Meanwhile people in East Africa assert that the pirates are investing heavily in some countries. In Kenya for example it is alleged that the pirates have entered the transport,housing and fuel markets in a big way. What does this portend for these local economies and societies and will it help Somalia at the end of the day?

Tagging Tuna in the Indian Ocean

Many people believe research is a waste of time and money for small countries like Seychelles. But when you are dealing with fish like tuna that can swim long distances at speeds of up to 70 kilometers an hour, that are heavily exploited and whose trade runs into billions of US Dollars, knowing more about their habits is critical to our own welfare. One of the ways to do this is to put tags on them and when they are fished to get the date of capture, the location and biological details.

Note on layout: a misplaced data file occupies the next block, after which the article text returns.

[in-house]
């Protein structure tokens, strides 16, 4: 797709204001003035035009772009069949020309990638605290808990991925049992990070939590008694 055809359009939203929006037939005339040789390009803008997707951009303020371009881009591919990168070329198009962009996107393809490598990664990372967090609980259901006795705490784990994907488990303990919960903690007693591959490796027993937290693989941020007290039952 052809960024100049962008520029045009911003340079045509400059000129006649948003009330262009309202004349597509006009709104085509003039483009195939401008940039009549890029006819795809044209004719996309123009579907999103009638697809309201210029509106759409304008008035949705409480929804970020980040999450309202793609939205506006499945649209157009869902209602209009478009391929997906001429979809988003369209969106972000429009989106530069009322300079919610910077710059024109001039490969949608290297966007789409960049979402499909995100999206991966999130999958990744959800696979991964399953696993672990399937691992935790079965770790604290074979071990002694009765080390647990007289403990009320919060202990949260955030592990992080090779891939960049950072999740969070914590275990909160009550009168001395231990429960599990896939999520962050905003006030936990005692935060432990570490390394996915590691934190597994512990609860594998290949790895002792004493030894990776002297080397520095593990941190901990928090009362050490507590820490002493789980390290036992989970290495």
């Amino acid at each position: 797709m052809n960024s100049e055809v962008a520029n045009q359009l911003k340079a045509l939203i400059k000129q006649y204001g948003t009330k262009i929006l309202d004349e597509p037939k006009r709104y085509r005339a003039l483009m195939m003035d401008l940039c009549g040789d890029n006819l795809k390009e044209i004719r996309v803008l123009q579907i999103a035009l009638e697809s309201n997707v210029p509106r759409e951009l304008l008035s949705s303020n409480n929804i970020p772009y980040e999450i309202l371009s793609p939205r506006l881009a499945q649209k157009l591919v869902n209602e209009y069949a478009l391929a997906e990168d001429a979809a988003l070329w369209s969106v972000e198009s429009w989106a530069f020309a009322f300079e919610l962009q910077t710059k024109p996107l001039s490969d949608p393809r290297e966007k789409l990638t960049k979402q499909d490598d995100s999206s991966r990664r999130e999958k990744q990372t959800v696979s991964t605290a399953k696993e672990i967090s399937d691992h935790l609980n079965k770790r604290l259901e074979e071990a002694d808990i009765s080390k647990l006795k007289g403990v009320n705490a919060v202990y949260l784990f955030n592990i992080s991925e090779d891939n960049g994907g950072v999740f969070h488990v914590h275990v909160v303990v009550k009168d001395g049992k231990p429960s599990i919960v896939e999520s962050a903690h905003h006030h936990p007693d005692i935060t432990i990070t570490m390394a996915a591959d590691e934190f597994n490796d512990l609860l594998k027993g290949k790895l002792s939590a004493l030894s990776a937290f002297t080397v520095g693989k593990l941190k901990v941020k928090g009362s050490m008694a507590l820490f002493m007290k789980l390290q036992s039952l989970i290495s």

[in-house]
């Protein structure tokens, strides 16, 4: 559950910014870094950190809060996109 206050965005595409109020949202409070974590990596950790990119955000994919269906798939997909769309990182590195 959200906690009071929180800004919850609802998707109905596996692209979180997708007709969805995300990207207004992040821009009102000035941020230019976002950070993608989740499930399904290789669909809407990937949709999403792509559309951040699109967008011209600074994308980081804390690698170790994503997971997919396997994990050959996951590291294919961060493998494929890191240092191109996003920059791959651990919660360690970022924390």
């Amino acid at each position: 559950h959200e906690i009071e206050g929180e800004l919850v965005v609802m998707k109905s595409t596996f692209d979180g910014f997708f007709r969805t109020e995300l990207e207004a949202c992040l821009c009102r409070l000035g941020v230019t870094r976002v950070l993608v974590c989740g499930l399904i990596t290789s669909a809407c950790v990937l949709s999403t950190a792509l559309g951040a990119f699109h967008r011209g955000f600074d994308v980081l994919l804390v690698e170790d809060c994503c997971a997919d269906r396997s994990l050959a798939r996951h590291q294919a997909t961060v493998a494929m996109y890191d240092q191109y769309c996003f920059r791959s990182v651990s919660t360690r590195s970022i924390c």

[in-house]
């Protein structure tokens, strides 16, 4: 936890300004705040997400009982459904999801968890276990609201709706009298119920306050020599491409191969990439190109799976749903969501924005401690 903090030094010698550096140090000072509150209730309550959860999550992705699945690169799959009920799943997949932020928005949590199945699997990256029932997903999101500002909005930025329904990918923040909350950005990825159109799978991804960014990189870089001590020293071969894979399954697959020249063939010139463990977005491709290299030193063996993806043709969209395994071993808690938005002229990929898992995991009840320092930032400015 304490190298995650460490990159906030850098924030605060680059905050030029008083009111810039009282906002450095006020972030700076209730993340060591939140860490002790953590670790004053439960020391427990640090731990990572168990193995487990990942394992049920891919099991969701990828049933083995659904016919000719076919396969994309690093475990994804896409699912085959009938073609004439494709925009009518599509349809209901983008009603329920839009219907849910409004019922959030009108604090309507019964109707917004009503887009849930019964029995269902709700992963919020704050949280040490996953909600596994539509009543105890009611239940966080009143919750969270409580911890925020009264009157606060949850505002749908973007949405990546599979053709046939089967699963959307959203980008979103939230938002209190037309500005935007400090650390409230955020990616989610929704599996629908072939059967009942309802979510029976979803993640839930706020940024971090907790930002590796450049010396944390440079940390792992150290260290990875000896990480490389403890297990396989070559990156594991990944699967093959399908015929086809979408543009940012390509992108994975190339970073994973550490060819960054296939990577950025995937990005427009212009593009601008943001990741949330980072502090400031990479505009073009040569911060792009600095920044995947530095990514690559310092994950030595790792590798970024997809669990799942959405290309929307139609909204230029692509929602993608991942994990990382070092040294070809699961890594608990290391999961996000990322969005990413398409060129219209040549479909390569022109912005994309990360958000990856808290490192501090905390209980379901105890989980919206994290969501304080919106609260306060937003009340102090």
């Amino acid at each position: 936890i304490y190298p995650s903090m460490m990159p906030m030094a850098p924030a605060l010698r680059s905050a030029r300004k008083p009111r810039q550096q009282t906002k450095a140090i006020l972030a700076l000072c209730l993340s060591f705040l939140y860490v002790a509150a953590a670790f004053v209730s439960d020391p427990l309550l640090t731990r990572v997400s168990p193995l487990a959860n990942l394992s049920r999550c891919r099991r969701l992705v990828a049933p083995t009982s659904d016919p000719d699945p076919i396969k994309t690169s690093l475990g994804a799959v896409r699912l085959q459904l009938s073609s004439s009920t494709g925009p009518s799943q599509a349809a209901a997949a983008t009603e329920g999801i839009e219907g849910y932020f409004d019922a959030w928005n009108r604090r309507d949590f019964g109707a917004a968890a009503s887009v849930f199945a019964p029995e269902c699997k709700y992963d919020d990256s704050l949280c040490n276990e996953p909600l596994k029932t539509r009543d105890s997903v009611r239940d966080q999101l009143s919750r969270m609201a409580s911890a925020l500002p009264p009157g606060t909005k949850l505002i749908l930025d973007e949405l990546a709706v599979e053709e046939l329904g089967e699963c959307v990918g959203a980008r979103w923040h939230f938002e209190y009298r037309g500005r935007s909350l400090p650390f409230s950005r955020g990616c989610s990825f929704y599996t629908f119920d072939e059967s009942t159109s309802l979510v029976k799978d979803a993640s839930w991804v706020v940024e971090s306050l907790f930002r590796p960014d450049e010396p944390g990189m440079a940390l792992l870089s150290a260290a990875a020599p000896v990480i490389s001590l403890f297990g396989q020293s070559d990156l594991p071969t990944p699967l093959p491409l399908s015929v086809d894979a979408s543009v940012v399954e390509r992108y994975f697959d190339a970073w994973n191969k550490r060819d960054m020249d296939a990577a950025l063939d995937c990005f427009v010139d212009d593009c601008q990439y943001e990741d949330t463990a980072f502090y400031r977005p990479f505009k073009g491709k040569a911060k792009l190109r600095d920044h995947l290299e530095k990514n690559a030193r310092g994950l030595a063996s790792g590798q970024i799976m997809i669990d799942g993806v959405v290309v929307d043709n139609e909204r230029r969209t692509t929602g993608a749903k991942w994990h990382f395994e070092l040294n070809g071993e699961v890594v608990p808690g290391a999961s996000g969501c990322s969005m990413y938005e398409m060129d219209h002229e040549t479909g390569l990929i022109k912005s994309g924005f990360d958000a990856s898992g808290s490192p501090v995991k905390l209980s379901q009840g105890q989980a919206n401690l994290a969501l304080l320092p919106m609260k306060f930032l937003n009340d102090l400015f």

I learnt to tag tuna on a Japanese research fishing vessel in the distant reaches of the Seychelles EEZ. That was back in 1987. At the time tuna tagging was only done sporadically and in fact when I returned from that long trip the French scientists working for what was then called ORSTOM were very keen to know the details of the Japanese tagging program.

Now, the results of the first comprehensive tuna tagging program in the Indian Ocean have started to come in. The Regional Tuna Tagging Project –Indian Ocean (RTTP-IO) began in 2002 with an initial tagging project in Mayotte and with feasibility studies. The intensive and large scale tagging began in 2005 and ran up to 2007.